Body Worlds 2 gets under people’s skin

Sarika Jagtiani

Clevelanders get up close and personal with human body thanks to the Science Center

Credit: Beth Rankin

If Super Size Me wasn’t enough to make you rethink your fast-food habit, the Great Lakes Science Center’s BODY WORLDS 2 exhibit just might help.

BODY WORLDS 2: The Anatomical Exhibition of Real Human Bodies has been attracting the young and old alike to the Science Center since April and will continue to do so until the exhibit ends Sept. 18.

“We are exceeding our expectations,” said the Science Center’s marketing director Trish Rooney.

The exhibit features more than 200 human specimens culled from 6,000 living and 300 deceased body donors. Walking through the spacious exhibit, one can view entire bodies, single organs and transparent body slices, which have already toured Los Angeles and Chicago.

Visitors can learn what goes on under their own skin, whether it be in the 27 bones and 37 skeletal muscles in their hands or in the different hemispheres of their brain.

This viewing is possible because of plastination, a process invented by Dr. Gunther von Hagens, creator of BODY WORLDS 2. Plastination replaces bodily fluids and fat with materials such as polyester and silicone rubber, allowing scientists to preserve decomposable specimens.

After seeing the exhibit in Los Angeles, the center’s president and executive director, Linda Abraham-Silver, decided to pursue the exhibit for Cleveland. One of the reasons Abraham-Silver pursued this exhibit was because of the city’s extensive medical community, Rooney said. Wellness and health experts have been involved with medical students and doctors volunteering in the exhibit, answering visitors’ questions and providing insight.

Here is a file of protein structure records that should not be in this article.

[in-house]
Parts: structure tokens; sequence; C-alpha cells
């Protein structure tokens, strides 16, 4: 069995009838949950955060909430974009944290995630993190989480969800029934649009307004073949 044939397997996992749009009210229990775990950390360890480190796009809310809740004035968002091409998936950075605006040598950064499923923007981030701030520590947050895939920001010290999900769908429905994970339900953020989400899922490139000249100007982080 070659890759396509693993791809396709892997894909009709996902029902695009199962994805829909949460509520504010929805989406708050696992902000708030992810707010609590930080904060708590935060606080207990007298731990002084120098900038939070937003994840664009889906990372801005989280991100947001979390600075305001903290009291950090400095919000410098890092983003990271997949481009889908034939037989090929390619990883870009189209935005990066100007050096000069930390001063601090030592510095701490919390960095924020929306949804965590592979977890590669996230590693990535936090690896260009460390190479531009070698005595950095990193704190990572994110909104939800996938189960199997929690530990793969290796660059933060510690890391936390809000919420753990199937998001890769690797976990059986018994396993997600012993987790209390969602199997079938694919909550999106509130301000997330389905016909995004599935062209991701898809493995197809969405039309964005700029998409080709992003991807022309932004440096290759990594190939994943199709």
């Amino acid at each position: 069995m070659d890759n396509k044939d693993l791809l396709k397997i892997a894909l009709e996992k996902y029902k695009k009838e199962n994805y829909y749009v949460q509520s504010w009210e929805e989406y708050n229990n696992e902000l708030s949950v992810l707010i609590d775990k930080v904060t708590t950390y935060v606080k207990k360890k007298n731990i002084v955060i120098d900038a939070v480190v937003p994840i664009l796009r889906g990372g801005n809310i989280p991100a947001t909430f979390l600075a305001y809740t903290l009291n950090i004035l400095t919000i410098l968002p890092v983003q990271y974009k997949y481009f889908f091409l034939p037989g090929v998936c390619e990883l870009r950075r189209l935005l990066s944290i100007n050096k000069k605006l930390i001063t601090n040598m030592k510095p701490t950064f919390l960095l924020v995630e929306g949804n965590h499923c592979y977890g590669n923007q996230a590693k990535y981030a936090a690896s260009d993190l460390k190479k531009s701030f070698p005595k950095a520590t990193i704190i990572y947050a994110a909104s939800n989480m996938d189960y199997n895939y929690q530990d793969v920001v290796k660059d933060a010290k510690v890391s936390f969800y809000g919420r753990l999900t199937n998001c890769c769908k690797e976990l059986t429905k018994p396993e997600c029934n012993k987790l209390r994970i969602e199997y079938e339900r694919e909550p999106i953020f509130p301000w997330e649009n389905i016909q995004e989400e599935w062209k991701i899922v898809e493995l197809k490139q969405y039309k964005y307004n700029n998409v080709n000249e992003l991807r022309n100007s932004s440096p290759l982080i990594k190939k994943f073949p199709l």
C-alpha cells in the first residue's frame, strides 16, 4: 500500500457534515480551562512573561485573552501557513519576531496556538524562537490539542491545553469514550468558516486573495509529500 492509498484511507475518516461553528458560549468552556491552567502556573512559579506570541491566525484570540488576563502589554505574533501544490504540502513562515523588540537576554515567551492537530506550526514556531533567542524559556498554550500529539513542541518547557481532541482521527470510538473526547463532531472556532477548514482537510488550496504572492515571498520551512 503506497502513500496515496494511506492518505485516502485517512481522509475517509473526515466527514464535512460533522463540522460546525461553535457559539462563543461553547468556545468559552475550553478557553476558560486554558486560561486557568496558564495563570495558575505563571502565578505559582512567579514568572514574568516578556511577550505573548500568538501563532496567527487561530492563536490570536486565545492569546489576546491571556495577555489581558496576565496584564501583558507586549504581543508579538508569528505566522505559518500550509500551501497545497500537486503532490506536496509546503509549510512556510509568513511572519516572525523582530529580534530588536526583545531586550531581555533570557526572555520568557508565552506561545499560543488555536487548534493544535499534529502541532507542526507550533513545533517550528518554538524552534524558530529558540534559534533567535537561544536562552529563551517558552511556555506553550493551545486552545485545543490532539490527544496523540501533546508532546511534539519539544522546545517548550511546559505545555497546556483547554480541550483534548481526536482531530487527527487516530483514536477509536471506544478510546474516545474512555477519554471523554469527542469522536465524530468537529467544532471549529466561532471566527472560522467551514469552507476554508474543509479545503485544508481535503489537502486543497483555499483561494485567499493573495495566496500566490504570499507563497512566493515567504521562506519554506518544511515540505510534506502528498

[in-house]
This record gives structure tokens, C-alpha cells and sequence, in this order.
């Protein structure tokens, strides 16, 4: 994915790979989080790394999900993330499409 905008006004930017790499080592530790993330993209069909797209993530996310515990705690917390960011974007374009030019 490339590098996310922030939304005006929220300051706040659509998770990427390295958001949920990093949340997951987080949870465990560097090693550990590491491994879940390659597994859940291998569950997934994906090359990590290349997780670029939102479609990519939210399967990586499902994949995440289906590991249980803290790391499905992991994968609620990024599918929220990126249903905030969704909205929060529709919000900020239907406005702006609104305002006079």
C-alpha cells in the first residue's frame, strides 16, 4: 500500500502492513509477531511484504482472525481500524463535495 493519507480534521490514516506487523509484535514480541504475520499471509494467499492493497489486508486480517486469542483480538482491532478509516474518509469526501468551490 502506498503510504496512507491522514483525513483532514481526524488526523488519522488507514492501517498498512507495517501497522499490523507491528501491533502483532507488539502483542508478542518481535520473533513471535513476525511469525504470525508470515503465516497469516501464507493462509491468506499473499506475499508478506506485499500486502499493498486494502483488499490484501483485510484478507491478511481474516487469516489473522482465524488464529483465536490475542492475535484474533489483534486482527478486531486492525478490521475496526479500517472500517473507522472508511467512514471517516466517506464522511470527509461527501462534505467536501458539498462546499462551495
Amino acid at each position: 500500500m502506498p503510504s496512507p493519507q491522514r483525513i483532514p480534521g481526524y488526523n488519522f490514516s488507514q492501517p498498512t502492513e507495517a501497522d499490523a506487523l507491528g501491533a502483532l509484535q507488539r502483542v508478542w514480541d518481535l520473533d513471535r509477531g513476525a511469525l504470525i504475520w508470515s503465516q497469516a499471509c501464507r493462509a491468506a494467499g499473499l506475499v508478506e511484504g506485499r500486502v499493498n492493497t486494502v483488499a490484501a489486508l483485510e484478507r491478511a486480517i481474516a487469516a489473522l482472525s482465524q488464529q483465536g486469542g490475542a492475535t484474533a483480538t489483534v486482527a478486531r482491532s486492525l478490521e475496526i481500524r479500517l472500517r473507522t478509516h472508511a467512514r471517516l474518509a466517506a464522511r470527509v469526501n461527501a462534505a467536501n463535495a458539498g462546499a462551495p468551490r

Rooney said the exhibit is especially popular with the 18 to 34 demographic, probably because people in this age bracket are particularly aware of and interested in their bodies and health.

“You get to see a healthy lung compared to a smoker’s lung and a coal miner’s lung,” said visitor Michelle Sprychak Roth, 29. “When you see the actual organs and specimens, it really motivates you to stay healthy. Usually, you can’t put a visual with a disease because it’s internal, but this makes it real.”

According to Rooney, Roth’s reaction to the exhibit isn’t unique. Rooney said the exhibit affects people in one of two ways: either it has a spiritual effect or people are moved to take better care of themselves.

Visitors commenting on the spiritual say that the bodies are so complex, so remarkable, that it could not be an accident, Rooney said.

For those interested in the health aspect of the exhibit, it’s hard to say whether the arteriosclerosis (hardening of the arteries) sample, the fatty liver sample or the obese man sample caused visitors’ newfound interest in healthful living.

“What sticks out the most were the samples comparing a heavy man to a thin man,” said Roth. “You can really see the excess fat and how it just covers the organs and everything.”

This part of the exhibit showed parts of a 300-pound man next to a 120-pound man. And because the plastination allowed for fat tissues to be preserved in their “natural white color,” according to the exhibit’s display, viewers could see what the extra 180 pounds looked like.

The exhibit’s displays have drawn scores of visitors who had never been to the Science Center before ­—in fact, 55 percent of BODY WORLDS 2 visitors are first-timers to the museum. But the displays are not for everybody.

Although Janeice Haywood, 20, said this is the most popular exhibit she’s seen as a guest service associate at the center, it’s not her cup of tea.

“If you don’t have a strong stomach, this is not the place for you,” said Haywood.

Roth agreed with Haywood.

“I wouldn’t recommend eating right before you visit.”

Contact general assignment reporter Sarika Jagtiani at [email protected].